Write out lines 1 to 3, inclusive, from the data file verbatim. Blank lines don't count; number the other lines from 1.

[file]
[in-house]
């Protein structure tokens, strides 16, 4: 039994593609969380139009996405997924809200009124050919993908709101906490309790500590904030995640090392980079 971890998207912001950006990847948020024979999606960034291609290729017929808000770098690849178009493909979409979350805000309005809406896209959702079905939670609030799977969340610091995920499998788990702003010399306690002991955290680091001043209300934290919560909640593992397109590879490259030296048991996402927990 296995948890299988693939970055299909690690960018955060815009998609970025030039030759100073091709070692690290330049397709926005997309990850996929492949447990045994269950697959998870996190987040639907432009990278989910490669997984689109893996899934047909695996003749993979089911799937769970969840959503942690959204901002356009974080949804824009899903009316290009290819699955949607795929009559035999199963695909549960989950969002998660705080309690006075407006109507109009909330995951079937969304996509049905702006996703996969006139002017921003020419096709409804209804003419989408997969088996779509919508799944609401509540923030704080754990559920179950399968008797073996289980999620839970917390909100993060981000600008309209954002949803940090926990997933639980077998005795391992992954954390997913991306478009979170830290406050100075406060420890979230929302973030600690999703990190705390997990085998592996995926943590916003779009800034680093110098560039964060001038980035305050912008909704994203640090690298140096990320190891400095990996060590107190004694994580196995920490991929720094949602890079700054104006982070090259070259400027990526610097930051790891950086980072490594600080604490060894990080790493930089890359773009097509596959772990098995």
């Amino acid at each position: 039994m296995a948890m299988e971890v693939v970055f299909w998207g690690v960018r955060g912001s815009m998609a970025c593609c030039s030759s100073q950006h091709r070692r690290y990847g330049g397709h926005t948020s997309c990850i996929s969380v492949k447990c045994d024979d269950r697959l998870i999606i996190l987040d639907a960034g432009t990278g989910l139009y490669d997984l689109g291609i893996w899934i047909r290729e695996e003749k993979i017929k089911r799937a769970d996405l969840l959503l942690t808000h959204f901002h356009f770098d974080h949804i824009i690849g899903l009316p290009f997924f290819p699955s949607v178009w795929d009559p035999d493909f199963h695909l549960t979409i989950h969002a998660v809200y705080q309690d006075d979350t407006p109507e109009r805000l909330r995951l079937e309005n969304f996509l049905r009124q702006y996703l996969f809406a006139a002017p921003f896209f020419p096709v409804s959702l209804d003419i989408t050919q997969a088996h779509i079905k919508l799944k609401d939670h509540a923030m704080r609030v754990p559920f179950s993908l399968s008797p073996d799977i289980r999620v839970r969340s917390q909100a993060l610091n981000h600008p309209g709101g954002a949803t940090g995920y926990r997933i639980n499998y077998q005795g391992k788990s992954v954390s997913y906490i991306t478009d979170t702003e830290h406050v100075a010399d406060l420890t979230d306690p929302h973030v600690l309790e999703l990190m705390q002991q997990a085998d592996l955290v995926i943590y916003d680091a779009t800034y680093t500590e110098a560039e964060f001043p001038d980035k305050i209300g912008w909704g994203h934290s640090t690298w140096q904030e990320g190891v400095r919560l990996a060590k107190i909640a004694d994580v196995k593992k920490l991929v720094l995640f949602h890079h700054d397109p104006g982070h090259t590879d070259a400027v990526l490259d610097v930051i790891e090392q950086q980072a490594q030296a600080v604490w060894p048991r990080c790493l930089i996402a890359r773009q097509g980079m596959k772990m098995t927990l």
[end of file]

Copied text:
[in-house]
């Protein structure tokens, strides 16, 4: 039994593609969380139009996405997924809200009124050919993908709101906490309790500590904030995640090392980079 971890998207912001950006990847948020024979999606960034291609290729017929808000770098690849178009493909979409979350805000309005809406896209959702079905939670609030799977969340610091995920499998788990702003010399306690002991955290680091001043209300934290919560909640593992397109590879490259030296048991996402927990 296995948890299988693939970055299909690690960018955060815009998609970025030039030759100073091709070692690290330049397709926005997309990850996929492949447990045994269950697959998870996190987040639907432009990278989910490669997984689109893996899934047909695996003749993979089911799937769970969840959503942690959204901002356009974080949804824009899903009316290009290819699955949607795929009559035999199963695909549960989950969002998660705080309690006075407006109507109009909330995951079937969304996509049905702006996703996969006139002017921003020419096709409804209804003419989408997969088996779509919508799944609401509540923030704080754990559920179950399968008797073996289980999620839970917390909100993060981000600008309209954002949803940090926990997933639980077998005795391992992954954390997913991306478009979170830290406050100075406060420890979230929302973030600690999703990190705390997990085998592996995926943590916003779009800034680093110098560039964060001038980035305050912008909704994203640090690298140096990320190891400095990996060590107190004694994580196995920490991929720094949602890079700054104006982070090259070259400027990526610097930051790891950086980072490594600080604490060894990080790493930089890359773009097509596959772990098995």
């Amino acid at each position: 039994m296995a948890m299988e971890v693939v970055f299909w998207g690690v960018r955060g912001s815009m998609a970025c593609c030039s030759s100073q950006h091709r070692r690290y990847g330049g397709h926005t948020s997309c990850i996929s969380v492949k447990c045994d024979d269950r697959l998870i999606i996190l987040d639907a960034g432009t990278g989910l139009y490669d997984l689109g291609i893996w899934i047909r290729e695996e003749k993979i017929k089911r799937a769970d996405l969840l959503l942690t808000h959204f901002h356009f770098d974080h949804i824009i690849g899903l009316p290009f997924f290819p699955s949607v178009w795929d009559p035999d493909f199963h695909l549960t979409i989950h969002a998660v809200y705080q309690d006075d979350t407006p109507e109009r805000l909330r995951l079937e309005n969304f996509l049905r009124q702006y996703l996969f809406a006139a002017p921003f896209f020419p096709v409804s959702l209804d003419i989408t050919q997969a088996h779509i079905k919508l799944k609401d939670h509540a923030m704080r609030v754990p559920f179950s993908l399968s008797p073996d799977i289980r999620v839970r969340s917390q909100a993060l610091n981000h600008p309209g709101g954002a949803t940090g995920y926990r997933i639980n499998y077998q005795g391992k788990s992954v954390s997913y906490i991306t478009d979170t702003e830290h406050v100075a010399d406060l420890t979230d306690p929302h973030v600690l309790e999703l990190m705390q002991q997990a085998d592996l955290v995926i943590y916003d680091a779009t800034y680093t500590e110098a560039e964060f001043p001038d980035k305050i209300g912008w909704g994203h934290s640090t690298w140096q904030e990320g190891v400095r919560l990996a060590k107190i909640a004694d994580v196995k593992k920490l991929v720094l995640f949602h890079h700054d397109p104006g982070h090259t590879d070259a400027v990526l490259d610097v930051i790891e090392q950086q980072a490594q030296a600080v604490w060894p048991r990080c790493l930089i996402a890359r773009q097509g980079m596959k772990m098995t927990l």